Israel's opposition won a rare political win in the Knesset Wednesday after a bill to revoke the “tender-years clause,” according to which children over the age of two will no longer be automatically given to their mother’s custody in divorce cases, but rather put under joint custody, was defeated. This is a significant failure for the coalition, since the government had decided to support the new law. Forty-two MKs opposed the bill and 41 were in favor.
Minister for Social and Gender Equality Gila Gamliel, who tabled the new law during the previous Knesset term, was furious at her coalition colleagues when the result was announced.
“This is a badge of shame for the coalition and you might as well look for another coalition. Shame on you! To the opposition I say: You may have won this battle, but the government’s bill will ultimately pass.”
Many coalition MKs preferred not to show up for the vote on this contentious legislation. MK Moti Yogev (Habayit Hayehudi) announced in the plenary that he would not be voting, but relented after pressure from Gamliel. He had intended to support the bill but the Knesset secretariat refused to register his vote. Following the coalition’s failure in passing it, MK Yinon Magal (Habayit Hayehudi) decided to postpone a vote on a bill that prohibits the entry into Israel of people who boycott the settlements or their products.
The vote on the custody bill ended a particularly tense Knesset session, which included vociferous exchanges between coalition and opposition members. MK Yoav Kish (Likud), presenting the bill from the podium, said that “circumstances have changed since this law was first legislated 50 years ago. It’s time to amend it. It’s important to note that there is no preferred parent, they are equals, and the child’s benefit is what matters. The authorities have followed their independent interpretation of the law, which impinges on parent equality and harms the children. The tender years clause must be rescinded. I know that there are different opinions within the coalition, but we’ll sit down and solve matters. In a war between the sexes everyone loses and children pay the price.”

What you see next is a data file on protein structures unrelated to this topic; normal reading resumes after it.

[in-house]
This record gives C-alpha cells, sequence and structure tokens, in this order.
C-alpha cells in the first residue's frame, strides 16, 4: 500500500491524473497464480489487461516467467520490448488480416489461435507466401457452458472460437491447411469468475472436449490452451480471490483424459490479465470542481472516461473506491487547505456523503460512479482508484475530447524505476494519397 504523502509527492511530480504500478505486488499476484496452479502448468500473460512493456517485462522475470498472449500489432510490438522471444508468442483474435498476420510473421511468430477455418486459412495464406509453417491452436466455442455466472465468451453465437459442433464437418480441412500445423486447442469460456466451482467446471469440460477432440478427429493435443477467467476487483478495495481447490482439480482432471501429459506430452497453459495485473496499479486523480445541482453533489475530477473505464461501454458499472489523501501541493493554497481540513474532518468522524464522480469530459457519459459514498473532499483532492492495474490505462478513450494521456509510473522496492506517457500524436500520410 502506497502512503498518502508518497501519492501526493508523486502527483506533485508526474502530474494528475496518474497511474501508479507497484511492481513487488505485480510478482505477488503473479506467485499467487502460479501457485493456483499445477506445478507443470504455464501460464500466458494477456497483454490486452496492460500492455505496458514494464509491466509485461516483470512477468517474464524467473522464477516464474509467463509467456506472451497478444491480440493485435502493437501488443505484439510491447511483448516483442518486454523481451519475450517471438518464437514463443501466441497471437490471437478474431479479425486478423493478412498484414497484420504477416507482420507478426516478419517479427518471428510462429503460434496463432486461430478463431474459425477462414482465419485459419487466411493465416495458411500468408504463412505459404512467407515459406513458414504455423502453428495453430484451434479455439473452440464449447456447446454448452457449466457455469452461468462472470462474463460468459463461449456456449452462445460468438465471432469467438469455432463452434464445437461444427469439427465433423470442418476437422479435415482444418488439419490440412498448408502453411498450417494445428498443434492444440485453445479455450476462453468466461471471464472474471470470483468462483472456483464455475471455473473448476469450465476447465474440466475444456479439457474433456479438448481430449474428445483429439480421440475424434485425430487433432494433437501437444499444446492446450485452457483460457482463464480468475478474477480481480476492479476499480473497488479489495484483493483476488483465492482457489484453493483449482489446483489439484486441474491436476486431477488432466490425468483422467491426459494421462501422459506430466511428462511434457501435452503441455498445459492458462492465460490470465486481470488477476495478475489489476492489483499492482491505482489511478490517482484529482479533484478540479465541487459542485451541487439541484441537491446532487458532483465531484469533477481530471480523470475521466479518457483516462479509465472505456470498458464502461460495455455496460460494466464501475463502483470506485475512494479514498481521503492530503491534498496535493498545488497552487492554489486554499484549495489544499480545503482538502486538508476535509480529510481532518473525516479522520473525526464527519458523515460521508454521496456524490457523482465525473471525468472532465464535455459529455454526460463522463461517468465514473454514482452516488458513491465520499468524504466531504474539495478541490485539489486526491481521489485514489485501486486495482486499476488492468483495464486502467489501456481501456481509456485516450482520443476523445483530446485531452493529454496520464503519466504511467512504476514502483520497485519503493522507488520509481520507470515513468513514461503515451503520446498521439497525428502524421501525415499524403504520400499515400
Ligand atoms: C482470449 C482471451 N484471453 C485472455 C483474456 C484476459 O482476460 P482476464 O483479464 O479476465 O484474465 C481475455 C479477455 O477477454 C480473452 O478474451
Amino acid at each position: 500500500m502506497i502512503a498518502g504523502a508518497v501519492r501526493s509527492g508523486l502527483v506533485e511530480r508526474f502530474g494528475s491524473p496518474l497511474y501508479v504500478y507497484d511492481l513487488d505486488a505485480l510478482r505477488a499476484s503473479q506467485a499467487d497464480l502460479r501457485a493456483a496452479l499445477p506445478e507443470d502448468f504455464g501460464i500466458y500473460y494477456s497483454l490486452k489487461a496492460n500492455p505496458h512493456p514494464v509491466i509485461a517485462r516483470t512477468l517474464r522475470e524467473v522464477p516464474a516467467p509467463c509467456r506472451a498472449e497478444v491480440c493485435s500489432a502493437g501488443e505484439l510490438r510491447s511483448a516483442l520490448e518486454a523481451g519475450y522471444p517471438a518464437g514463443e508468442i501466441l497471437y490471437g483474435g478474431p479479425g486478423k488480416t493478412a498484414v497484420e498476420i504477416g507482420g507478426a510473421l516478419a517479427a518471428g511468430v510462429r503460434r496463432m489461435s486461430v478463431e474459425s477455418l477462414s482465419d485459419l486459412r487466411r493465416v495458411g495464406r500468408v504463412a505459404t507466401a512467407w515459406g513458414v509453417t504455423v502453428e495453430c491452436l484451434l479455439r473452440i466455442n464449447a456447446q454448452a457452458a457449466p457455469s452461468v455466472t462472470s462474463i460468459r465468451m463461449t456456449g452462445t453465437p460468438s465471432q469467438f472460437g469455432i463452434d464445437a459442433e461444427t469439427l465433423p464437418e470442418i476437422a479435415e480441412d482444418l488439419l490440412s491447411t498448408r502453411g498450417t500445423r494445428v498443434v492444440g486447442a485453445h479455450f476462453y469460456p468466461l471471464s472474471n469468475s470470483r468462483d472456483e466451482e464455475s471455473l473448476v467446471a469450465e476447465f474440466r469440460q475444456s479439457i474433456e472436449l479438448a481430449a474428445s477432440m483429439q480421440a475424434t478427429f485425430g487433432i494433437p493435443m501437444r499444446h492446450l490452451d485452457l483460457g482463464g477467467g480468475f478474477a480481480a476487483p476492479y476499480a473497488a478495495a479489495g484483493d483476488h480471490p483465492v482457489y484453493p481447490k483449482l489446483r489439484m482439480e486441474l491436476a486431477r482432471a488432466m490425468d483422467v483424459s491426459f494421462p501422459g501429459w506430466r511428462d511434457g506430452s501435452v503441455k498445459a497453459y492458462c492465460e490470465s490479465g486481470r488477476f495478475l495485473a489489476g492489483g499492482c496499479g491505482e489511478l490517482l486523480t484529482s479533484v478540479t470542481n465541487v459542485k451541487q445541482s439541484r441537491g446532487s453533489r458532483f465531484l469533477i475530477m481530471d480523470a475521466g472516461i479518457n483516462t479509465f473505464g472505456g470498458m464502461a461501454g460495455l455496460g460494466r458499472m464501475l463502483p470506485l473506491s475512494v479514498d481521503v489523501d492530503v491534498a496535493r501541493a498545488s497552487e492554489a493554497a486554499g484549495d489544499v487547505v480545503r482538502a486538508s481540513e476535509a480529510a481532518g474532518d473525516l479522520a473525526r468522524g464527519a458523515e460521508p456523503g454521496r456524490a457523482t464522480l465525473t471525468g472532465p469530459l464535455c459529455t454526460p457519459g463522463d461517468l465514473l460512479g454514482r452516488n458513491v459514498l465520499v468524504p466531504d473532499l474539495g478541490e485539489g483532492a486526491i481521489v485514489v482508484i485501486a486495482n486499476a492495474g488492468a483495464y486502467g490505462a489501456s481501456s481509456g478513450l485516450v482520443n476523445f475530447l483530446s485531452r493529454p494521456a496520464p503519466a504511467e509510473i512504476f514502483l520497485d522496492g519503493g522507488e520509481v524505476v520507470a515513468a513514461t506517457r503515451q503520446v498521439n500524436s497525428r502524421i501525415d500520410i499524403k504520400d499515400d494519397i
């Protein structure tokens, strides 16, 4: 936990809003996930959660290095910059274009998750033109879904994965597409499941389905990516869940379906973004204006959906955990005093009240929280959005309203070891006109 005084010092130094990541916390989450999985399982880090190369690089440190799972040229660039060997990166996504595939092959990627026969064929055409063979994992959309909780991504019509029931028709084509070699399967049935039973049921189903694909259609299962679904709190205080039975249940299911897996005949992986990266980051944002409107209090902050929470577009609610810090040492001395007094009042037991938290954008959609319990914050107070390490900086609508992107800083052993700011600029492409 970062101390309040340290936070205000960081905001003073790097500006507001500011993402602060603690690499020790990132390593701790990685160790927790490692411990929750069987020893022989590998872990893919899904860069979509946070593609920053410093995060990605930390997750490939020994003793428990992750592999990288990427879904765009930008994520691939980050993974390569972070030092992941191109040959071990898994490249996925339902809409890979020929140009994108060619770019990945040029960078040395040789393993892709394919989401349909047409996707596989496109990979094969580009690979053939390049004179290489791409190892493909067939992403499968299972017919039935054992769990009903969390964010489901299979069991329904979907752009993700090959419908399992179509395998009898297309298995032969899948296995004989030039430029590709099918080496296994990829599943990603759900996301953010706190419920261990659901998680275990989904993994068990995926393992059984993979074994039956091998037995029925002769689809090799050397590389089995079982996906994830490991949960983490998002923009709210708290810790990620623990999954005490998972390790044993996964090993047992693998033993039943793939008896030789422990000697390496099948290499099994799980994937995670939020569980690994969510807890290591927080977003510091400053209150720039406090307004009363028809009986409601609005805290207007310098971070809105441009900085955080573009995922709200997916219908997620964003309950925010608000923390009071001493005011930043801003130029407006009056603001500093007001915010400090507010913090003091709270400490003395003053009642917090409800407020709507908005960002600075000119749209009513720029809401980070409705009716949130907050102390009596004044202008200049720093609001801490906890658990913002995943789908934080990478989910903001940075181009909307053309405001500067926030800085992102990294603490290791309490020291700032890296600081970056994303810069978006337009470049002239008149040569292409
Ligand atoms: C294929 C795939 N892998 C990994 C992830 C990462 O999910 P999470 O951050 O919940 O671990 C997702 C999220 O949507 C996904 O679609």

Gamliel announced that the cabinet was in any case planning to present a similar bill in two months and pass it in the Knesset. She was subjected to harsh criticism after siding with fathers, proposing that they attain egalitarian parental status. “As Minister for Social Equality I will not allow an injustice to prevail only because women are subjected to other types of injustice. One out of every three couples goes through a divorce and fathers are condemned to poverty due to outdated, archaic laws. Why are they to blame if their marriages fail? Do you have the authority to declare someone a second-rate father? The fact that I’m a confirmed feminist doesn’t contradict the fact that justice must be served.”
MK Zehava Galon (Meretz) responded to Gamliel’s words: “It’s quite astounding to hear the person who is responsible for gender equality legitimizing the inflicting of damage on children. You all know that with this bill you are legitimizing assaults on women, and you know that there is no equality in marriage relationships. Women are extorted and the only thing left to them is the preferred granting of custody over their children. What you are proposing will harm both women and children.” Turning to Kish, Galon added: “You are completely ignoring the fact that men and women are unequal.” Her party colleague MK Michal Rozin said after the vote that “the attempt to revoke the preferred custodianship of mothers is an attempt to create a formal equality in a reality that is patently unequal. I’m proud of my female colleagues in the opposition for their cooperation in defeating this bill.”
According to the version promoted by Gamliel and Kish, parents will be given joint custody over their children after divorcing. The Ministerial Committee for Legislation decided to pass the bill in a preliminary reading Wednesday, and to bring it back in two months for ratification. This bill adopts the recommendations of the Schnitt committee that examined court procedures with regard to parental responsibilities following divorce.
The Schnitt Committee, headed by sociology Prof. Dan Schnitt, was appointed in 2005 to examine the legal aspects of parental roles after divorce. Its final report was submitted in 2011 to then-Justice Minister Prof. Yaakov Neeman. Its main recommendation was to revoke the tender years clause, which determines that children under six will automatically go to the mother, and replace it with a more egalitarian formula enabling both mother and father to exercise their responsibilities as parents. The committee suggested the legislating of guidelines that would let the courts to determine the best interests of the child when parents disagree about custody.
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